- First, the identify phase. The identify phase is the first part of your inbound sales strategy, and what you do here will set the trajectory for the rest of your strategy. If you’re going to provide an excellent experience for the people you work with, you need to put serious effort in at the beginning of your strategy. Gather as much information as you can about each individual prospect so you can better understand their situation. Then, when you talk to them for the first time, you’ll be able to offer help and resources from the beginning, rather than trying to figure out if they’re the right person to talk to. The key thing to keep in mind during this phase is that many buyers enter the awareness stage of the buyer’s journey long before they engage with salespeople. Focus on providing an experience of helping them make progress in a journey they’ve already begun, rather than trying to force them onto a journey that starts with a phone call and ends with a contract.
The hallmark of an inbound sales strategy is finding ways to attract people to you. How you do this depends a lot on the behavior of the people you’re trying to attract. You might find the blogs your buyers are reading, then read those blogs and comment on them. Contribute to your company’s blog and help promote it. Find the LinkedIn groups your buyers ask questions in, then join those groups and answer questions.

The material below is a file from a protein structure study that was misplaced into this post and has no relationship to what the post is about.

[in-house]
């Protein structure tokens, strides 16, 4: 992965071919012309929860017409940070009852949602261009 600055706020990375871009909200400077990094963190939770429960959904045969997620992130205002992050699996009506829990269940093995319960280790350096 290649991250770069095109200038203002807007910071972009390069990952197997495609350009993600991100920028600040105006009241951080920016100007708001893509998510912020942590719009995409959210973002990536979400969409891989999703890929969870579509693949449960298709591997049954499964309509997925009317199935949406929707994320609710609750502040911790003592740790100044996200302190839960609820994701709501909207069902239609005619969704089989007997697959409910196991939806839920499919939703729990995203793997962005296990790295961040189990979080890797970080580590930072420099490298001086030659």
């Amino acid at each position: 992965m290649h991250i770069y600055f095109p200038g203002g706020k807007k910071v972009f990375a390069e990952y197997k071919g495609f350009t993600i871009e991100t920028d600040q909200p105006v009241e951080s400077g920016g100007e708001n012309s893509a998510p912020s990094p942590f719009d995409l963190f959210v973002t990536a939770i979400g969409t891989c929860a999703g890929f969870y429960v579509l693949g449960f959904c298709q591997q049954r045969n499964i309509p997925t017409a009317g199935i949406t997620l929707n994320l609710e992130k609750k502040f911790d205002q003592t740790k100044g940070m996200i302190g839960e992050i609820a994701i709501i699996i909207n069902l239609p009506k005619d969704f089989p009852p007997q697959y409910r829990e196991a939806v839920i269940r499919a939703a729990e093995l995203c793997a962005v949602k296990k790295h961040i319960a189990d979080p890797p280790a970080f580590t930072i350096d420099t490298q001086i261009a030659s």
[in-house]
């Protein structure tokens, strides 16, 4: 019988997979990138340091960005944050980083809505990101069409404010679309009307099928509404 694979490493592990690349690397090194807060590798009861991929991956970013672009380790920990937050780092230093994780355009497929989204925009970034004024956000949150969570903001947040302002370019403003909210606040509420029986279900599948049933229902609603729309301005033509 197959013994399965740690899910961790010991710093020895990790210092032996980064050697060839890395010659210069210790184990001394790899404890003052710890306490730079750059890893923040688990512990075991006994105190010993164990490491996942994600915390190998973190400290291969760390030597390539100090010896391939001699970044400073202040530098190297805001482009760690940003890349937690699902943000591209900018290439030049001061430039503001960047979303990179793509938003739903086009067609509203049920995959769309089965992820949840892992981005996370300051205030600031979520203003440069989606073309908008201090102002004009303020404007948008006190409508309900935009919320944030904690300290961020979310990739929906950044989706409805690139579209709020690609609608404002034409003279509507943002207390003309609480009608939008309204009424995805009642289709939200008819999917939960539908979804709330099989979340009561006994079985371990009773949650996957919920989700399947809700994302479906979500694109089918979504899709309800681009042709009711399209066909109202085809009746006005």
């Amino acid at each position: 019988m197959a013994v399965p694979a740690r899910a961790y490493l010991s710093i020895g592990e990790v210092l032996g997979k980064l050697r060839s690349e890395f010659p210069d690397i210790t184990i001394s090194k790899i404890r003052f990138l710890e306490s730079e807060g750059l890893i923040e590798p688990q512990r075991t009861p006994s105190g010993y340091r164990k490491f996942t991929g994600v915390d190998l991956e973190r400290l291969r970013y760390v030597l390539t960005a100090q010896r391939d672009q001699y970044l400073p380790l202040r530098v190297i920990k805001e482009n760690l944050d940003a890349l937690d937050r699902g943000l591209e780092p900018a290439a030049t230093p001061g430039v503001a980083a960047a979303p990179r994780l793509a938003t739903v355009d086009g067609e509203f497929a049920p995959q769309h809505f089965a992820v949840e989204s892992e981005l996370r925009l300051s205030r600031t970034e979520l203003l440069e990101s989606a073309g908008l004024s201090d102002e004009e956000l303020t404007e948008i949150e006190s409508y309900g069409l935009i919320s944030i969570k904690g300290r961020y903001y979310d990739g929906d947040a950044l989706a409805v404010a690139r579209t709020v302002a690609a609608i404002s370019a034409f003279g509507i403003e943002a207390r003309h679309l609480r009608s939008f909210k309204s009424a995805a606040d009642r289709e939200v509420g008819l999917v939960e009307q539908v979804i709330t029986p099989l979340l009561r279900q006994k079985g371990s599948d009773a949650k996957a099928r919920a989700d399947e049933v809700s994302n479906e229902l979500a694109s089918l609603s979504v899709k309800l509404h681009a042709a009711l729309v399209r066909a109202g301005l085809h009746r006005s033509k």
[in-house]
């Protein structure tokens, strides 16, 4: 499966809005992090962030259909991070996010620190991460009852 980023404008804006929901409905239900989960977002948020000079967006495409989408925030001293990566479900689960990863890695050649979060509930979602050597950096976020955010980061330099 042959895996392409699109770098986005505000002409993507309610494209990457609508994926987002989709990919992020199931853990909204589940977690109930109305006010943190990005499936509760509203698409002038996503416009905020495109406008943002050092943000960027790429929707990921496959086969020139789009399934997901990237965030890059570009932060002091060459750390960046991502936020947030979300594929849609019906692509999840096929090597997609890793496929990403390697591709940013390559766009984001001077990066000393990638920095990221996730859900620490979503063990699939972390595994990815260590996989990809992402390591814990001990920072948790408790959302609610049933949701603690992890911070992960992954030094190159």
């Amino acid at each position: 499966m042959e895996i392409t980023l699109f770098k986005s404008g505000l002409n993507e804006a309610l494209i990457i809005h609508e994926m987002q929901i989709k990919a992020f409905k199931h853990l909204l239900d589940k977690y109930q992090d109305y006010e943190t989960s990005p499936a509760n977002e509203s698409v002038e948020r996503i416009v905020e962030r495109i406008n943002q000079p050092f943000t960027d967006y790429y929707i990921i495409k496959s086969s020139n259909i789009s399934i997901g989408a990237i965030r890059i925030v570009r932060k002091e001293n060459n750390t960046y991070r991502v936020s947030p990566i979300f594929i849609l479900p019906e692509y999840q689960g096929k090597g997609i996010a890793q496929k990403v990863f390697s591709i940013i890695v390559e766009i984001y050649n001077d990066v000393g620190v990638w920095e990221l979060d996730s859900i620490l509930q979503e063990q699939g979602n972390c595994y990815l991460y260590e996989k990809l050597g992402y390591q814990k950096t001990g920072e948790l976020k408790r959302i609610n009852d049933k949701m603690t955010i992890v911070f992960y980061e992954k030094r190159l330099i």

A key part of inbound sales involves using social media. Follow the thought leaders your buyers follow and share insightful comments and content. Not only do these activities help you identify active buyers, they’ll also position you as a thought leader with your buyers. That will give you more authority, credibility, and trust than other salespeople. Over time, more and more buyers will reach out to you for guidance and advice and to learn how you can help them.
As an inbound salesperson, you’ll also be mindful of passive buyers in your space. These are the people who aren’t yet looking to buy but might be in the future. You’ll only work on identifying passive buyers after all of the active buyers have been identified, and then you’ll use information online to understand as much context as possible about these passive buyers before reaching out to them. The experience you want to provide here is that feeling of giving a name to a problem you didn’t know you had. If you can share insight with someone to make them better understand their own situation, they will be grateful for it — and that makes for a much better first impression than a cold email pitching a product they don’t think they need.